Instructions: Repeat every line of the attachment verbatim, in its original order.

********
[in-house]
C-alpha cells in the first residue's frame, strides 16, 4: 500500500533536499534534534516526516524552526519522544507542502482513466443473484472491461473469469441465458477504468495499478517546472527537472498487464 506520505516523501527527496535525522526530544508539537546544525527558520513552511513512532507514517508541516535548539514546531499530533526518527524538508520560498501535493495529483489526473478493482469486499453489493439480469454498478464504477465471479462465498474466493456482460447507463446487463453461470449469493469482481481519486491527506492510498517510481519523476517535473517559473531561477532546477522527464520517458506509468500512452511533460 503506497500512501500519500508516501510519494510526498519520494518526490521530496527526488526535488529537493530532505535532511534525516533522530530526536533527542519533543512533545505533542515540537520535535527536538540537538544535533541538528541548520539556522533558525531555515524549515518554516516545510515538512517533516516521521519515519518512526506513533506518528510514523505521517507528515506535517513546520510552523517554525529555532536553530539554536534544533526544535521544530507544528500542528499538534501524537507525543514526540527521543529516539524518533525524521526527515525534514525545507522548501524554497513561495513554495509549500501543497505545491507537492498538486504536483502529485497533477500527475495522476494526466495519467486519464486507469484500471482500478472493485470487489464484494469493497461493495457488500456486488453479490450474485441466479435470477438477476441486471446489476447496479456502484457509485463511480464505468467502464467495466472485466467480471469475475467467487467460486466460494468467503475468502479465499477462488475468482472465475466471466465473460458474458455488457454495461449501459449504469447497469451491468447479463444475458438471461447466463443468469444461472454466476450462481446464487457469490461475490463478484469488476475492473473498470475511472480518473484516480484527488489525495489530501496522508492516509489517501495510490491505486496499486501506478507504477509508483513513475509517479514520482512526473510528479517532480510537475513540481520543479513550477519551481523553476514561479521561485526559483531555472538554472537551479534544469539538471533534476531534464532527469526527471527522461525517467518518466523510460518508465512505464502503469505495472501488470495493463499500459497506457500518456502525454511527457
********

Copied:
[in-house]
C-alpha cells in the first residue's frame, strides 16, 4: 500500500533536499534534534516526516524552526519522544507542502482513466443473484472491461473469469441465458477504468495499478517546472527537472498487464 506520505516523501527527496535525522526530544508539537546544525527558520513552511513512532507514517508541516535548539514546531499530533526518527524538508520560498501535493495529483489526473478493482469486499453489493439480469454498478464504477465471479462465498474466493456482460447507463446487463453461470449469493469482481481519486491527506492510498517510481519523476517535473517559473531561477532546477522527464520517458506509468500512452511533460 503506497500512501500519500508516501510519494510526498519520494518526490521530496527526488526535488529537493530532505535532511534525516533522530530526536533527542519533543512533545505533542515540537520535535527536538540537538544535533541538528541548520539556522533558525531555515524549515518554516516545510515538512517533516516521521519515519518512526506513533506518528510514523505521517507528515506535517513546520510552523517554525529555532536553530539554536534544533526544535521544530507544528500542528499538534501524537507525543514526540527521543529516539524518533525524521526527515525534514525545507522548501524554497513561495513554495509549500501543497505545491507537492498538486504536483502529485497533477500527475495522476494526466495519467486519464486507469484500471482500478472493485470487489464484494469493497461493495457488500456486488453479490450474485441466479435470477438477476441486471446489476447496479456502484457509485463511480464505468467502464467495466472485466467480471469475475467467487467460486466460494468467503475468502479465499477462488475468482472465475466471466465473460458474458455488457454495461449501459449504469447497469451491468447479463444475458438471461447466463443468469444461472454466476450462481446464487457469490461475490463478484469488476475492473473498470475511472480518473484516480484527488489525495489530501496522508492516509489517501495510490491505486496499486501506478507504477509508483513513475509517479514520482512526473510528479517532480510537475513540481520543479513550477519551481523553476514561479521561485526559483531555472538554472537551479534544469539538471533534476531534464532527469526527471527522461525517467518518466523510460518508465512505464502503469505495472501488470495493463499500459497506457500518456502525454511527457